Heart #1

by Doug Zawisza, Reviewer |

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Story by
Blair Butler
Art by
Kevin Mellon
Letters by
Crank
Cover by
Kevin Mellon
Publisher
Image Comics
Cover Price
$2.99 (USD)
Release Date
Nov 2nd, 2011

Tue, November 1st, 2011 at 7:48PM (PDT)


I don’t follow mixed martial arts, nor do I care to. I never got into boxing or “professional” wrestling, either. Heck, the closest I came to becoming a fan of any wrestling was when I was reading “The Thing” in the 1980s and following Ben Grimm’s adventures in the Unlimited Class Wrestling Federation. So, naturally, when it came down that there would be a new comic centered on MMA, I had no intention to review it.

That was before a relaunch and a summer full of tedious events. I read books I never thought I’d read and, honestly, never plan to read again. What would it hurt to read this MMA book and offer up my two cents?

I’m glad I took this detour. Mind you, this is not groundbreaking literature. This isn’t going to be the next “Watchmen,” “Maus,” or even “Dark Knight Returns.” It is, however, a story about a young man and his quest to find relevance, something everyone struggles with at some point in their lives. Blair Butler delivers a story that reads like a peek into the main character’s brain. The narrative boxes are filled with the thoughts of Oren “Rooster” Redmond and not just written to set the story. Rooster’s a self-centered individual who comes across as overly cocky and borderline asinine in the early pages of the book. As the story progresses though, Butler shows us there’s more to this character than the brash exterior we are introduced to.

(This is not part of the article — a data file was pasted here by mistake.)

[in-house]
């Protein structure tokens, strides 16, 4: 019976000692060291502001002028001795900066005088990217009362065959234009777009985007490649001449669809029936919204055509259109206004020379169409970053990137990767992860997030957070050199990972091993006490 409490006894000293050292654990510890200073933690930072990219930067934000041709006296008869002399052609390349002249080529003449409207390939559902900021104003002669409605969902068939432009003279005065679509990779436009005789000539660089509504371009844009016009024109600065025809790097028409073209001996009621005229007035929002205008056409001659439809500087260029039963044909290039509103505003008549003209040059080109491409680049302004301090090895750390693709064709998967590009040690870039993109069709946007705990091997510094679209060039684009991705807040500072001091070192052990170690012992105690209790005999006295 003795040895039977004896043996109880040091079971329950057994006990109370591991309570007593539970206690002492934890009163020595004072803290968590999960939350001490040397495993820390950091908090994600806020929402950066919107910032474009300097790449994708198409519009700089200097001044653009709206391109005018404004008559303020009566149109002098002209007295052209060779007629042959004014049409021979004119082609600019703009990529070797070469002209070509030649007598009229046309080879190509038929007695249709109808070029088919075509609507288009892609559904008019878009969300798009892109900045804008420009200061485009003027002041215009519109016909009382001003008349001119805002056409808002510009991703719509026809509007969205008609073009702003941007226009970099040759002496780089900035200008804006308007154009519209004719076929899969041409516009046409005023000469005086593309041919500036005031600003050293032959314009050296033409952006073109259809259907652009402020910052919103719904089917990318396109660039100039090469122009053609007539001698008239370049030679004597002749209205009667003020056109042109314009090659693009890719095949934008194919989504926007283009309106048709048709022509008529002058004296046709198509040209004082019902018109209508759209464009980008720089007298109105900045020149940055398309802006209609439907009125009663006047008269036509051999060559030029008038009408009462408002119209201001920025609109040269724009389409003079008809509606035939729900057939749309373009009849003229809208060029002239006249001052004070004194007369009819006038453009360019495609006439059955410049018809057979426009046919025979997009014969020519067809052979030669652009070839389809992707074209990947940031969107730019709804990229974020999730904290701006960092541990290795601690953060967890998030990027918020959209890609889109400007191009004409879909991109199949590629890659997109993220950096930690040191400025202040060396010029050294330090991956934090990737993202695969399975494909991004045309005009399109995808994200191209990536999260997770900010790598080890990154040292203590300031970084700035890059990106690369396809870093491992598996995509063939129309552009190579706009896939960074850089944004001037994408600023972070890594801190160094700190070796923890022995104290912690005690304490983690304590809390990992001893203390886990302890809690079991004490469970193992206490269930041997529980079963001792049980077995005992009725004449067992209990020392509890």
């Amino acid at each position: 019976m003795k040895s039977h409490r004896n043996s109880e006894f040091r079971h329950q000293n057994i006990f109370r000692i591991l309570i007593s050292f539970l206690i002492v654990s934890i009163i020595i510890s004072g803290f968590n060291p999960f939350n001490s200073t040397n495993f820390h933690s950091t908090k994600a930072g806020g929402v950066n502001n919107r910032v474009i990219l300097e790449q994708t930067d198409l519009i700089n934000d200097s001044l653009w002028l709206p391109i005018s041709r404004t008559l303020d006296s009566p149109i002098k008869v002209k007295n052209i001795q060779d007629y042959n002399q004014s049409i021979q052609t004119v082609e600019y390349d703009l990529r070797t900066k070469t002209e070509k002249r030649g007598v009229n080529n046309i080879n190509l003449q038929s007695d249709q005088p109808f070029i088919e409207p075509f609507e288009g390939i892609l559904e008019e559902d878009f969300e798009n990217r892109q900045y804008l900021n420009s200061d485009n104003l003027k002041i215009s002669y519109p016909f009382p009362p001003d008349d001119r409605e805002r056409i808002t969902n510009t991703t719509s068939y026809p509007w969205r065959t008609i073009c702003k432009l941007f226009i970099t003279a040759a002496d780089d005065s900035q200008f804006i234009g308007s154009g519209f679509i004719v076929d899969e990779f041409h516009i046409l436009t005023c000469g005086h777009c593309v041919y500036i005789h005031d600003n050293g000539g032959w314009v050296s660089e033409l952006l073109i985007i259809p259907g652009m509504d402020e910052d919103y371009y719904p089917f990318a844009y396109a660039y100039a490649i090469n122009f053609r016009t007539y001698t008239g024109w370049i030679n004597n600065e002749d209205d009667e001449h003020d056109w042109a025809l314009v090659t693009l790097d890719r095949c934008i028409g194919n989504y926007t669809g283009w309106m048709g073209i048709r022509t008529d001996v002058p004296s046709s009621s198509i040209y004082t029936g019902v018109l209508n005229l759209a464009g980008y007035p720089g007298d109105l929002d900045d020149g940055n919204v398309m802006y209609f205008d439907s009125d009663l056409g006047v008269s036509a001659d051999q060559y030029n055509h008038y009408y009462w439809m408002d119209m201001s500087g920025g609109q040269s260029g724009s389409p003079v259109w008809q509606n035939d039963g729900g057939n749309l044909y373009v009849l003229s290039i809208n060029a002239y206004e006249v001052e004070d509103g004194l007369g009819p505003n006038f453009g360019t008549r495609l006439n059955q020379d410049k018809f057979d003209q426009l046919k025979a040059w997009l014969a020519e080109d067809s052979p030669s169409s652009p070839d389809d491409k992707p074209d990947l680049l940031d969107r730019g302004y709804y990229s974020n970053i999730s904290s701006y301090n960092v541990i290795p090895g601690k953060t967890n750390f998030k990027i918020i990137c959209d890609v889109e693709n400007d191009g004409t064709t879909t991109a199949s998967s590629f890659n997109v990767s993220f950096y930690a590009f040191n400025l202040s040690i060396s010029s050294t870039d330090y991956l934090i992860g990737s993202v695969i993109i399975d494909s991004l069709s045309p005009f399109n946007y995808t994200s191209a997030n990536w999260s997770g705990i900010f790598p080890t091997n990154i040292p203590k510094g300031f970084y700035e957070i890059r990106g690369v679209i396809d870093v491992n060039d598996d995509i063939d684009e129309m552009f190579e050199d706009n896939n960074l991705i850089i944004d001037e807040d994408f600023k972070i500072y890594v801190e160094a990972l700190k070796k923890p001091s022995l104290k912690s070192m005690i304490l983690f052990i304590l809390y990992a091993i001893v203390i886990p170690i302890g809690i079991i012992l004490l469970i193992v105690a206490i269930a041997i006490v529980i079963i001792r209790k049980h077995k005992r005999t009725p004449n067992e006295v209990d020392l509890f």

Kevin Mellon’s art is fittingly rough and deceptively simple. Reminiscent of John Romita, Jr.’s stuff, but less stylized, Mellon’s art powerfully conveys the story without relying on colors to enhance it. Rooster’s world is black and white, pure and simple, stark and harsh. That harshness plays out well as Rooster is getting his face punched in, barfing in a wastebasket, or just waiting for his big bout. Mellon’s work on the fights and the quieter moments is consistent and strong. This comic may not feature superheroes, but there is enough action and dynamic storytelling to make this a very readable book.

This isn’t a “fun” or “feel good” story. When it’s all over, I’m not even sure if this will be a memorable story, but I do know that right now, in this first issue, this is a compelling story with a very human protagonist who is relevant enough that I’m going to come back for more. I’m certain other readers will see some of their own trials and tribulations in this tale.